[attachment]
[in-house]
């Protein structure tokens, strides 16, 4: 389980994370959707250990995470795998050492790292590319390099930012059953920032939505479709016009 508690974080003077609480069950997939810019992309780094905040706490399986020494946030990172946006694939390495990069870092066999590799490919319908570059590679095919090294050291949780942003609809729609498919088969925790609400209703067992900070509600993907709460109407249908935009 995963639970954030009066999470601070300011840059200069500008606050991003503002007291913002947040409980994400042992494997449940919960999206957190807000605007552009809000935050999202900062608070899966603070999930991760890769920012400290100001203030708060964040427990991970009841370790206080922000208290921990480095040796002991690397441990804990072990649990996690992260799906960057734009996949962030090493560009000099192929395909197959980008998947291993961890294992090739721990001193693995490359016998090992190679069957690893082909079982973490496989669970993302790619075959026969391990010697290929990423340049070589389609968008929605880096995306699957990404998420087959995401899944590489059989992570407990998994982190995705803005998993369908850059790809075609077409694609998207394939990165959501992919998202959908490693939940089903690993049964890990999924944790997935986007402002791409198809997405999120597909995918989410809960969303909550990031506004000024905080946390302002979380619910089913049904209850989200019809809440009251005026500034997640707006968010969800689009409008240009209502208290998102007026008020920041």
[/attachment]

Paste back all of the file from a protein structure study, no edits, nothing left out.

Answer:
[in-house]
């Protein structure tokens, strides 16, 4: 389980994370959707250990995470795998050492790292590319390099930012059953920032939505479709016009 508690974080003077609480069950997939810019992309780094905040706490399986020494946030990172946006694939390495990069870092066999590799490919319908570059590679095919090294050291949780942003609809729609498919088969925790609400209703067992900070509600993907709460109407249908935009 995963639970954030009066999470601070300011840059200069500008606050991003503002007291913002947040409980994400042992494997449940919960999206957190807000605007552009809000935050999202900062608070899966603070999930991760890769920012400290100001203030708060964040427990991970009841370790206080922000208290921990480095040796002991690397441990804990072990649990996690992260799906960057734009996949962030090493560009000099192929395909197959980008998947291993961890294992090739721990001193693995490359016998090992190679069957690893082909079982973490496989669970993302790619075959026969391990010697290929990423340049070589389609968008929605880096995306699957990404998420087959995401899944590489059989992570407990998994982190995705803005998993369908850059790809075609077409694609998207394939990165959501992919998202959908490693939940089903690993049964890990999924944790997935986007402002791409198809997405999120597909995918989410809960969303909550990031506004000024905080946390302002979380619910089913049904209850989200019809809440009251005026500034997640707006968010969800689009409008240009209502208290998102007026008020920041």